It's time to de-stress the balanced fund mandate.
De-Stressing Balanced Fund Investing
David Allen’s bestselling book Getting Things Done has become a productivity miracle for the stressed, stretched, conflicted and, in short, the unbalanced. Allen describes the antithesis of feeling unbalanced and stressed, what martial artists call “mind like water” and world-class athletes call “the zone.” In this state, the mind is clear and we react to our external world instinctively and with ease, a natural flow producing desired results. Allen says this higher state is no longer a luxury but a necessity “for high performance professionals who wish to maintain balance and a consistent positive output from their work.”
Balanced fund management is sadly nowhere near such a zone of clarity and positive outcomes. Like dedicated stock and bond mandates, active asset allocation has largely become a benchmark-hugging exercise where strong convictions are muted by concerns over career risk and overly aggressive performance measurement. In this issue, we highlight some improvements for those interested in active asset allocation programs.
Fair and Balanced?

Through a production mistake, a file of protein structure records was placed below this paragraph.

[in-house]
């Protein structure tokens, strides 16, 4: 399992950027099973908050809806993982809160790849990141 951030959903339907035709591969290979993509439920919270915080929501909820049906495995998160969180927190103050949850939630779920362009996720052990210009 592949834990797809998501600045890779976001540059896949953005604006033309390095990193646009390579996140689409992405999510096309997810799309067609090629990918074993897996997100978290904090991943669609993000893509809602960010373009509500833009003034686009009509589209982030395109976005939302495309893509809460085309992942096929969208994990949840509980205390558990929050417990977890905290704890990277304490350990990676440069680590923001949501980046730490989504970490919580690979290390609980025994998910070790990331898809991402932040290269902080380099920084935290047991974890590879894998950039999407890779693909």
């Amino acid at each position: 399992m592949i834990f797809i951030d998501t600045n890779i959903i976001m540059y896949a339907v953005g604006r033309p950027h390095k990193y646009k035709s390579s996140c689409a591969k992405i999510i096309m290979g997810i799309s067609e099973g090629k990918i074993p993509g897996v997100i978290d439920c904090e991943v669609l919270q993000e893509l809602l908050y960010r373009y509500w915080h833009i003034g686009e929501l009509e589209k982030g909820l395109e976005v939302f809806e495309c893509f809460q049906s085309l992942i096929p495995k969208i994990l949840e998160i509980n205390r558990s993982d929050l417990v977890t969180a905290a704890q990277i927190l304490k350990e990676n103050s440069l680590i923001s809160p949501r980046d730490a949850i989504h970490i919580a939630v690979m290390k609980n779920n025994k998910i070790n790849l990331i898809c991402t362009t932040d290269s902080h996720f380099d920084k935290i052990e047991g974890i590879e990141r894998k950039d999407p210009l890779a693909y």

Balanced portfolios add value in two primary ways: better security selection (picking stocks that outperform the equity benchmark such as the S&P 500 Index, bonds that outperform the bond index, etc.) and through managing the asset mix (shifting money between stocks, bonds, and other categories.) Given that (on a naïve basis) half of the value proposition comes through asset allocation management, we would expect to find a sizeable amount of variation in asset mixes in these portfolios. However, as Figure 1 shows, the median equity allocation hovers between 55% and 65% over the seven-plus years analyzed.1 Further, as the 75th and 25th percentile observations show, the managers do a remarkably good job sticking near one another: Half of the managers were within 5% of the median.
(For a larger view, please click on the image above.)
To illustrate the thoughtlessness of this allocation “bunching,” we compared the median balanced manager to two alternative approaches—a “religious rebalancer” and a “diehard drifter.” Our “religious rebalancer” maintains a near-continuous 60% equity allocation by rebalancing the portfolio back to 60/40 every month. In contrast, our “diehard drifter” never rebalances, allowing his portfolio mix to drift with the whims of the market.
The black line in Figure 1 plots the mid-point between these two allocators. Virtually all of the allocation movement of the peer group is captured by a combination of price drift and continuous rebalancing!
The other interesting tidbit is the performance of stocks versus bonds over this stretch. From June 2004 through September 2011, the S&P 500 underperformed the BarCap US Aggregate Bond Index by a significant margin (2.0% versus 5.8% compound annual return). This underperformance shouldn’t come as a shock as during virtually the entire time horizon—save for a couple of months at the depths of the Global Financial Crisis—stocks were expensive, trading at Shiller P/E ratios well above the historical average. Asset allocation managers evidently don’t put a whole lot of independent thought into these asset mixes.